Yet Another Mobile MP3 Player

When I got a new car in 1998 I built a player after deciding MP3 sound quality was good enough. Near the end of 1998 I had this player built and in service. For over a year I had no real remote control for it, and used a TRS-80 model 100 to control it. I didnít finish the wired remote control until 2000. The player fits under the passenger seat.

 

These pictures were taken during the final assembly stages. The dimensions are approximately 11 by 9 by 2 inches. I made the case from aluminum sheet and painted it with textured ďtrunk paintĒ, which hides mistakes nicely. The case contains a Tyan Titan III motherboard, right angle ISA riser card, 3Com 3C509B ethernet card, Soundblaster Vibra 16 sound card, Maxtor 3.5 GB disk, and a 12 volt power supply I built to fit. Itís basically a personal computer that runs in a car.

The CPU is an AMD K5 running 75 MHz. Thereís 16 meg ram, and the operating system is Linux (Red Hat 5.2). MPG123 handles the MP3 decoding, and I wrote a control program in Perl.

I built the remote control in an old Blaupunkt CD-changer remote case which I emptied completely. It now has a backlit 40x2 LCD and a PIC 16F84 microcontroller. It communicates serially at 2400 baud and also turns the playerís power supply on and off. It has a few inputs and can sense if the car stereo is on.

The old Tyan motherboard takes a long time to self-test, and a 75 MHz processor isnít very fast. Booting takes 90 seconds. I thought it would be neat to use one of the remoteís sense inputs to sense the electric door lock on the car, so it could start booting before I got into the car. The carís wire I needed to intercept was hard to get to, so I never bothered. It would only save a few seconds anyway.

This player has survived winter in central Oregon and summer in Phoenix. Before I built the remote Iíd have to manually turn the power off, and sometimes Iíd forget. I could still start the car after running 15 hours on the battery, and it also survived a few weekends when it drained the car battery to nothing. The battery didnít like that so much. In 2002 I built a faster, smaller player and gave this one to a friend. It still works fine and will be getting a larger capacity disk some day.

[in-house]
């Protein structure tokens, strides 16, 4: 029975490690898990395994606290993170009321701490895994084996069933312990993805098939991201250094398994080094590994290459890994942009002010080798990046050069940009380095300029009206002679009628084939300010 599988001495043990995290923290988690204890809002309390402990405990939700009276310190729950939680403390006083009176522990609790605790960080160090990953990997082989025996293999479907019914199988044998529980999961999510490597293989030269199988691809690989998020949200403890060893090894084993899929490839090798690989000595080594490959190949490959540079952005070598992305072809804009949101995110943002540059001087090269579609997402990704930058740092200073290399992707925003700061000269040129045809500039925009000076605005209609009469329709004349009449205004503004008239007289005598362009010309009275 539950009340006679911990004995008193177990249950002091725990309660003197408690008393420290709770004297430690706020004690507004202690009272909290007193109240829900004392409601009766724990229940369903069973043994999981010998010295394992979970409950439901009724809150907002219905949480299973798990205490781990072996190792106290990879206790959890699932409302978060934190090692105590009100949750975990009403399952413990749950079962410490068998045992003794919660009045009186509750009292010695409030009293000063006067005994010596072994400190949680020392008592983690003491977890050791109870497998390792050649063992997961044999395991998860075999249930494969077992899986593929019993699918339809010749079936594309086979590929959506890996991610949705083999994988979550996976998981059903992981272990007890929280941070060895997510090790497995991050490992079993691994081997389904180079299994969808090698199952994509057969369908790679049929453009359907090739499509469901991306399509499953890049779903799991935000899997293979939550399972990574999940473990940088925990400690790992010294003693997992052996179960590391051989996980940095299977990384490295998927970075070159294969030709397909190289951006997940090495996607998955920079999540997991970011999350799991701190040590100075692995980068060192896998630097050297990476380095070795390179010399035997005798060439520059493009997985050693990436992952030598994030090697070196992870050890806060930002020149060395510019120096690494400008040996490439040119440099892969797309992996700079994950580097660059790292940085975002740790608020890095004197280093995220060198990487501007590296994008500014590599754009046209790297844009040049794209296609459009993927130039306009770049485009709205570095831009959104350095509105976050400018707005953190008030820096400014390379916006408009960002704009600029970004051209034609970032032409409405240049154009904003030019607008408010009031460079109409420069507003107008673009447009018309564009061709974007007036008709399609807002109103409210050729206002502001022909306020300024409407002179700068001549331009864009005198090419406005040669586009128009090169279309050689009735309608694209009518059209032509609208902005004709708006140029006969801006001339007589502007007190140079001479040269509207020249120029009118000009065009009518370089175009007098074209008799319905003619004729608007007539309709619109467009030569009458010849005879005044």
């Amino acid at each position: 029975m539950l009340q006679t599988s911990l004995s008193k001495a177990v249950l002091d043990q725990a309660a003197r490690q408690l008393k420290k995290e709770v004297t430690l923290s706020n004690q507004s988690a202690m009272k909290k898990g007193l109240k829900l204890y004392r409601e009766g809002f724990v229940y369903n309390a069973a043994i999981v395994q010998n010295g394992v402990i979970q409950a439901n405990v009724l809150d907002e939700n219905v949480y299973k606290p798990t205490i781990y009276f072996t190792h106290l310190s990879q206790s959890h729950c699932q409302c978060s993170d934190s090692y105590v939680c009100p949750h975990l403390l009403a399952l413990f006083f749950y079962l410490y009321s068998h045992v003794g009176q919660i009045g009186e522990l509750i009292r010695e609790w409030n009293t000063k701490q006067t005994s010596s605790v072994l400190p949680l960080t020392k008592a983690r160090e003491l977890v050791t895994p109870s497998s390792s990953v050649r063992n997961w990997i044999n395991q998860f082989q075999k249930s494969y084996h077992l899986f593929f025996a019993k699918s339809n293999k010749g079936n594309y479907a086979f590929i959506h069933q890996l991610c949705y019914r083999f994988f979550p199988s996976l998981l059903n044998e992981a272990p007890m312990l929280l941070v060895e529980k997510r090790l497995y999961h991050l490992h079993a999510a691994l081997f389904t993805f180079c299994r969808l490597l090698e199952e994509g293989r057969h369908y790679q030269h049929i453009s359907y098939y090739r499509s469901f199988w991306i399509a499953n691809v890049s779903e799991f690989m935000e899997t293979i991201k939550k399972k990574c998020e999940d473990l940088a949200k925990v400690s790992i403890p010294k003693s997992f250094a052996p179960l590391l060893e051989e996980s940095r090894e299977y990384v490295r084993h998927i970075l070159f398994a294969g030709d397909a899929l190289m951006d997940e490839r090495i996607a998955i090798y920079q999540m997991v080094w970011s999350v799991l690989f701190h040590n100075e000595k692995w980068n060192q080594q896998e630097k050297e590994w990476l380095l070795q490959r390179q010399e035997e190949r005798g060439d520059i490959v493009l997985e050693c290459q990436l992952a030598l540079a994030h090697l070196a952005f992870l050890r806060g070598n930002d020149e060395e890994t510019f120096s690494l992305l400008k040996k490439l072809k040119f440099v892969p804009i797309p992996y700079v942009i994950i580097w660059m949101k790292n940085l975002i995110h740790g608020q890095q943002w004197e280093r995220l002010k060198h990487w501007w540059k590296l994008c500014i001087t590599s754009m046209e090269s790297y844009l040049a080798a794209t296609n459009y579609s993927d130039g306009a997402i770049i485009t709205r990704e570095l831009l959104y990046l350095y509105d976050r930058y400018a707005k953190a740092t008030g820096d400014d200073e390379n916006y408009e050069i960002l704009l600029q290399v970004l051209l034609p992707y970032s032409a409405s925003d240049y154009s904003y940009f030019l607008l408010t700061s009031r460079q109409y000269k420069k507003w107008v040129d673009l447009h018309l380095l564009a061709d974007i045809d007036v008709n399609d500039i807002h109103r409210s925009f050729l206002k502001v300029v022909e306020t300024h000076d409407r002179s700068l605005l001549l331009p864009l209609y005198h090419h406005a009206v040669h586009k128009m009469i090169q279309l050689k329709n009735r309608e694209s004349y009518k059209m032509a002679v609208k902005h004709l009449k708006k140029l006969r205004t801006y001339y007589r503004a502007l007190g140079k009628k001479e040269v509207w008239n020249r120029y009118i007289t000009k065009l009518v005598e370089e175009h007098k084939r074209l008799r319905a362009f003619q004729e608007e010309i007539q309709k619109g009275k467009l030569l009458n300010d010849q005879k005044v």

Download:
Power supply schematic yammps.gif
Wired remote control schematic yammrmot.gif
Perl software mp3pony.pl
Wired remote control C source code remote5.c
You can compile with the ďliteĒ version of PICC free from Hi-Tech Software or use the binary:
Wired remote control binary remote5.hex

License:
The hardware design and software are covered under the GNU General Public License.

Warranty:
None.

Frequently Asked Questions:

Q:

Isnít an AMD K5-75 slow? Doesnít that suck?

A:

Itís fast enough on the 2.0 kernel. System load when playing is 45 percent.

 

 

Q:

Whatís a non-inductive resistor made of 5 inches of wire?

A:

It doesnít really need to be non-inductive, just make a jumble.

 

 

Q:

Youíre not using it any more? Sell it to me!

A:

No, I gave it to a friend.

 

 

Q:

How do I get the binary into a PIC16F84 chip?

A:

With a PIC programmer. Here is one Iíve designed.

 

 

Q:

Where do I buy an Arnold Engineering toroid core?

A:

Frequently a large toroid can be found inside a PC power supply. It will be ferrite, not like the permalloy core I used, but it will work fine. Alternatively you can use a rectangular snap-on noise filter core available from Radio Shack. It will hiss unless you glue the halves together.

 

 

Q:

Is the sound quality any good? Do you get alternator whine?

A:

Sound quality is excellent. The Vibra 16 is a very simple sound card, perhaps thatís why. Audio is fed into my Pioneer AM-FM-cassette head unit through a ďP-bus line in adapterĒ. P-bus is Pioneerís CD-changer interface. The line input is balanced, not grounded, thereís no whine.

 

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